The British Pub is located somewhere between the World Trade Center and the Russian Bazaar. It's British in that it's dark and has low celings; everything else is Turkmen. The walls of the room are adorned with gigantic star wire garlands with intermitent christmas lights wrapped aroud them. From each corner of the ceiling hang more christmas lights converging at the center chandelier adorned with shiny holiday decorations. A plasma TV blasts videos of the top 40 songs of the moment; Pitbull, Beyonce, Maroon 5 with Christina Aguilera, Lady Gaga, Usher, etc. all mixed with hip local and Turkish music videos. It's the local equivalent of MTV. The pub is empty at 7 pm. and there are about seven waitresses who seem particularly displeased with our early arrival. They are diligent but they don't smile. We communicate in a mixture of English, Russian, a few words my husband has learned in Turkmen, but mostly in English. I ask for two Berk beers. The waitress brings us Tuborg. Close enough. Our English friend, a pilot working for an oil company, joins us at the table. We have oily fish and chips and order more beer to counteract the pool of oil making its way down out throats. A group of about ten women walks in. We stop eating and stare. They are dressed to kill. Outside, women wear long, velvety dresses and cover their heads. Here, flesh, is the theme of the evening. Miniskirts, leotards, one shoulder tiny dresses, feathers, stilettos, nylons with whimsical designs, make up, and of course, their cell phones which make their table all the more interesting with 10 blue lights illuminating ten faces. One of the women wears an elastic band around her head with a rose fastened about her right temple. She is wearing an animal print flapper dress. She looks adorable and chic and tacky and out of place and beautiful and comfortable, all at the same time. Oh, and they smoke. All of them. Their table looks a village seen from the air. There is always smoke rising above their heads. They order two bottles of vodka and I see them from my table downing shots like they're drinking water. The noise makes it almost impossible to talk. I smile but have no idea what my husband and his English pal are saying. I am more interested in people-watching. At around nine, the TV changes to soccer. Turkmenistan is playing. The musicians start to arrive. So do the men. They trickle in in pairs and sit to eat, drink and smoke all at the same time. The room begins to turn foggy with smoke. My eyes itch and my throat feels raw. I'm an onboxious ex-smoker. I go outside to breathe again and come back inside for more. Smaller groups of women arrive. I'm beginning to predict the rest of the evening: lots of flirting among the patrons, telephone numbers will be exchanged, the sporadic dances, glances across the room from one table to the next.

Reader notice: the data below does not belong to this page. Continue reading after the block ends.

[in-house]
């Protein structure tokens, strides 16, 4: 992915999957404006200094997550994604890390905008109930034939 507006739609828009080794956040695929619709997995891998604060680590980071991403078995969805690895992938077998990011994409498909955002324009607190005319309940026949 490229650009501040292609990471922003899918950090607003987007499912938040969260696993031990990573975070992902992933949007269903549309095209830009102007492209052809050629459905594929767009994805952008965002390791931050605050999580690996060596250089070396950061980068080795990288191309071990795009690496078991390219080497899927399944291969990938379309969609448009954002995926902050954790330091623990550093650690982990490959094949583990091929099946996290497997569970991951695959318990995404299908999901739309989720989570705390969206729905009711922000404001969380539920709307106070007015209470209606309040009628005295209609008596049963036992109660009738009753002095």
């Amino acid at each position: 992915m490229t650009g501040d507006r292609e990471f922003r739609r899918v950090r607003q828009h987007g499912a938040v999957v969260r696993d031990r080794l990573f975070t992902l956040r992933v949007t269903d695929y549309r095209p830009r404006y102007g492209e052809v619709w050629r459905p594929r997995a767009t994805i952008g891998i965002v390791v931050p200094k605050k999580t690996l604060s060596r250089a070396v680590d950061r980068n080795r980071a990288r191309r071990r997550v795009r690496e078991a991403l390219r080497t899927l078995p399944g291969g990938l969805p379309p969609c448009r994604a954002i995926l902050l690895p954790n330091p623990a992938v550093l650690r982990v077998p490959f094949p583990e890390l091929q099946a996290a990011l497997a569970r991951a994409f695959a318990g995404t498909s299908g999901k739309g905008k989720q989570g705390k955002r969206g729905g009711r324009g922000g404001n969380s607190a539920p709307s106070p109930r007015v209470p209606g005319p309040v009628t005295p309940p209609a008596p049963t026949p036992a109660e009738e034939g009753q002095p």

At ten, the musicians start to play. They are fantastic. A Turkmen band playing covers: Led Zeppelin, The Eagles, Santana, James Brown, Elvis Presley, Bob Marley, all sang by a petite young Turkmen woman with a killer voice and more moves than Jagger. The ten women jump on the dance floor and dance with ease and their moves don't go at all with the music and nobody cares. I'm feeling euphoric too so I dance to a Lady Gaga cover and to "I feel Good," with my husband, with our English friend, and I think I'm the only one who dances to the music. When I go back to the table it dawns on me that none of the men have danced and I wonder if the looks that I got while dancing were not of approval but of dismay at the sight of a woman with crazy hair dancing with two white men. The band takes a break, the Turkmen team scores a goal, the DJ plays some local music and the men are ready to dance. A few of them hit the dance floor and dance their hearts out. Oh, they can move. And when the music changes to David Guetta's techno stuff, they show off more great moves...alone. Nobody dances but them, and when the women dance, nobody shares the floor with them, I'm getting the picture. I'm a nosey observer and I know that no glances were exchanged and no numbers were requested from one another. If they flirt, they must do it in some secret Turkmen code, because hard as I try to catch some illicit behavior, I see none of it. And what does a man do when he is sitting down, smoking, having some shots of vodka and three drop dead gorgeous women in miniskirts walk by him? He stops drinking his vodka and looks, he sometimes does a clumsy double take if he feels the tug. Well, that might be in the rest of the world. Not here in Turkmenistan. The man looks at them with the same lust I see when he looks at his lighter, then goes back to his vodka.
The band stops playing at 11 and the back of the pub opens to a posh, beautifully set discoteque with an outdoorsy feel. Wicker furniture with white oversized cushions, strobe lights, a young hip crowd, techno music that never changes and overpriced drinks. The flapper and her group move to the disco called "Florida" and in there it is hard to remember that I'm not at home. All traditions are outside, the women with their outfits and their head gear, their conservative attitude, their shyness. But inside it's all about being modern, hip, very, how can I put it, americanized?